Freeloader portable solar energy charger
One thing to fuel them all...
Review The temperamental English weather makes testing a portable solar charger like the Freeloader a tad difficult. Luckily, we were able to grab a day or two of glorious sunshine before the heavens opened and the onslaught of April showers began... in May. Yup, it's all change up there in the atmosphere and as the world warms up, you may be grateful for little devices like this one. Or not, of course...
The Freeloader measures 12.3 x 6.2 x 1.7cm and weighs in at 185g. But unlike most other devices of its kind, the Freeloader itself charges up to become a separate battery ready to plug in and recharge a mobile phone, PDA or MP3 player.
The advantage of this approach is clear: the Freeloader can be left outside somewhere safe and bathed in sunlight while you go off and do your daily routine. Once charged, it's ready for use whatever the weather.
The Freeloader has two solar panels, initially placed face-to-face to keep the delicate photovoltaic cells safe. To charge the device, pull them off, separate them, then click them back onto the main body, one on either side of it. When the device is facing the sun, two LEDs located on the side light up green.
The unit can also be charged from a computer's USB port, for which a cable is supplied. Hooking up a phone or music player is quite simply a matter of connecting one of the many bundled adaptors to the Freeloader.
Formats supported with adapter plugs include: the LG Chocolate series; Motorola V66 series and V3 series; all Nokia and current N series; Samsung A288 and D800 current series and the Sony Ericsson T28 and K750 series. In addition, a USB 2.0 female cable is supplied allowing most brands of MP3 players - including iPods - smart phones, handheld games consoles, satnav device, digital cameras and Bluetooth headsets to be charged.
The device itself feels durable, is compact in size and looks stylish in its aluminium silver finish. Because the panels can clip on either end of the body, whether opened to receive sunlight or packed together for safe-keeping, there's always two panel-connectors left exposed. Some sort of simple, always-attached plastic cover similar to the USB port covers found on some mobile phones and digital cameras would protect these ports - even though they are quite securely in place and unlikely to be damaged - and make the Freeloader a little neater around the edges.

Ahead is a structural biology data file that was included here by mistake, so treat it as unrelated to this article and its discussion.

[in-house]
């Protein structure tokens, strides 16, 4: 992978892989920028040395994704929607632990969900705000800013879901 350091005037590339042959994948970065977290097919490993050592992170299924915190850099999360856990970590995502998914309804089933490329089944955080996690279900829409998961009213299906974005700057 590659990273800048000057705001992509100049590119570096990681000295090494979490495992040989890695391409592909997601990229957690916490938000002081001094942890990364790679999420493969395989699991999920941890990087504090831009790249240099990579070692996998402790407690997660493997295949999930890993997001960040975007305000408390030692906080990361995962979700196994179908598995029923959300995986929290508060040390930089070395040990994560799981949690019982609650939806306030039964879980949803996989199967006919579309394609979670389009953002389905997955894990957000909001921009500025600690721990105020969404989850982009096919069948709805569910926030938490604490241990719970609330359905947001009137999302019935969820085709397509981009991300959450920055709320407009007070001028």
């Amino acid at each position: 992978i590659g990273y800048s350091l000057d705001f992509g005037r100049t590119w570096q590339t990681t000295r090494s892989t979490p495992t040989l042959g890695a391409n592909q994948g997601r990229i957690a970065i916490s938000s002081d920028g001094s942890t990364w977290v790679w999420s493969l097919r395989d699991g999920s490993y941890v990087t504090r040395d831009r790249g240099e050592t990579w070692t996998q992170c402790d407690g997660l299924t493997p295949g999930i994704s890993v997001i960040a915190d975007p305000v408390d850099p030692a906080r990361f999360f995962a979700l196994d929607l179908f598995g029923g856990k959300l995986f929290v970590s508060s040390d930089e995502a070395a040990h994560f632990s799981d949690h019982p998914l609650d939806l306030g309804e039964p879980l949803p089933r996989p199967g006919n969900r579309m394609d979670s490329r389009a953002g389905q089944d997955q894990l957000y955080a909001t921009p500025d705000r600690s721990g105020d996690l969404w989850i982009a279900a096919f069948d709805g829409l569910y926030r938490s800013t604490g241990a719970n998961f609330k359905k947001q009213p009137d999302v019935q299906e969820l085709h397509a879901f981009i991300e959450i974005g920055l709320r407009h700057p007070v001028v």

The manufacturer also boasts that the Freeloader is pretty durable. It is, but after a few days of day-to-day bumping about in a bag, something started to rattle in one of the solar panels. To this day, we're not sure exactly what came loose, but whatever it was it didn't seem to affect performance - when the weather permitted a return to testing, that is.
The time taken to power a plugged-in device from the Freeloader depends very much on what it is you're actually charging. The manufacturer claims the internal battery can power an iPod for 18 hours, a mobile phone for 44 hours, a PSP for 2.5 hours and a PDA for 22 hours, and that it will hold its battery charge for up to three months if not used. Granted, we haven't let it sit fully-charged but unused for three months, so we can't honestly comment on that last claim, but once we'd actually had enough sunlight to charge it fully - again, weather conditions will very much affect how long it takes to charge the Freeloader using solar energy - the other claims weren't a million miles away from the results we obtained.
Our iPod Nano charge lasted around 15 to 16 hours. The mobile phone we used was a superannuated, but sentimental Nokia 6170 and that seemed to last for a standard charge time of about 38 hours. The PSP lasted a little under two hours - granted we were playing quite a lot on this - and the PDA equivalent we used was a Samsung SGH-i600 Ultra Edition smart phone, which spluttered and died after a respectable 25 hours.
The Freeloader looks great, can take a not-too-hard knock or two and is a nice concept. But the solar panels themselves feel extremely fragile and any of the little adapters could very easily be lost, should your choice of hardware accessories require you to carry a few of them around. It could be something to put in the holiday box for when you travel overseas to your place in the sun. Otherwise, if you're looking to save on your electricity bill... just charge your stuff at work, it's a lot easier, though it won't help you go green...